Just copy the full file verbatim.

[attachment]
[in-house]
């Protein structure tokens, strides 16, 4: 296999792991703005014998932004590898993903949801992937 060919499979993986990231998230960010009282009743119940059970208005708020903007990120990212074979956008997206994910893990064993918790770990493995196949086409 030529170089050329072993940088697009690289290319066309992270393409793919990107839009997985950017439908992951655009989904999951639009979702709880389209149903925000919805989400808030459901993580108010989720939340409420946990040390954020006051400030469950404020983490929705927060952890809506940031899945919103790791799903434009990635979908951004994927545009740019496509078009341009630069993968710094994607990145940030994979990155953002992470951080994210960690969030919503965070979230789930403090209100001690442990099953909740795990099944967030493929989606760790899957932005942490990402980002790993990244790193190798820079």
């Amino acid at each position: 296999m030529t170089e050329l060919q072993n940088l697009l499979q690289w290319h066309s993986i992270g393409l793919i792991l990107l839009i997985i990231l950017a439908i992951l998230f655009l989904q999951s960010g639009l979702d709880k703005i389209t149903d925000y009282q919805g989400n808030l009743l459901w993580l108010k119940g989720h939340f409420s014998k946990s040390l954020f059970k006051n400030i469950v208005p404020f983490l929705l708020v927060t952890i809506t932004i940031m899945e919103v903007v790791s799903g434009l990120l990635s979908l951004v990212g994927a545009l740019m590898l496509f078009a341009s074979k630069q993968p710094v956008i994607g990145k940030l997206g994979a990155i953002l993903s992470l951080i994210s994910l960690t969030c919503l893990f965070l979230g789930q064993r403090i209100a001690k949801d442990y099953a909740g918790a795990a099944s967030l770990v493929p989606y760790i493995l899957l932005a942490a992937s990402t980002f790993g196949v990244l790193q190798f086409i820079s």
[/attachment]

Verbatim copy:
[in-house]
């Protein structure tokens, strides 16, 4: 296999792991703005014998932004590898993903949801992937 060919499979993986990231998230960010009282009743119940059970208005708020903007990120990212074979956008997206994910893990064993918790770990493995196949086409 030529170089050329072993940088697009690289290319066309992270393409793919990107839009997985950017439908992951655009989904999951639009979702709880389209149903925000919805989400808030459901993580108010989720939340409420946990040390954020006051400030469950404020983490929705927060952890809506940031899945919103790791799903434009990635979908951004994927545009740019496509078009341009630069993968710094994607990145940030994979990155953002992470951080994210960690969030919503965070979230789930403090209100001690442990099953909740795990099944967030493929989606760790899957932005942490990402980002790993990244790193190798820079």
């Amino acid at each position: 296999m030529t170089e050329l060919q072993n940088l697009l499979q690289w290319h066309s993986i992270g393409l793919i792991l990107l839009i997985i990231l950017a439908i992951l998230f655009l989904q999951s960010g639009l979702d709880k703005i389209t149903d925000y009282q919805g989400n808030l009743l459901w993580l108010k119940g989720h939340f409420s014998k946990s040390l954020f059970k006051n400030i469950v208005p404020f983490l929705l708020v927060t952890i809506t932004i940031m899945e919103v903007v790791s799903g434009l990120l990635s979908l951004v990212g994927a545009l740019m590898l496509f078009a341009s074979k630069q993968p710094v956008i994607g990145k940030l997206g994979a990155i953002l993903s992470l951080i994210s994910l960690t969030c919503l893990f965070l979230g789930q064993r403090i209100a001690k949801d442990y099953a909740g918790a795990a099944s967030l770990v493929p989606y760790i493995l899957l932005a942490a992937s990402t980002f790993g196949v990244l790193q190798f086409i820079s």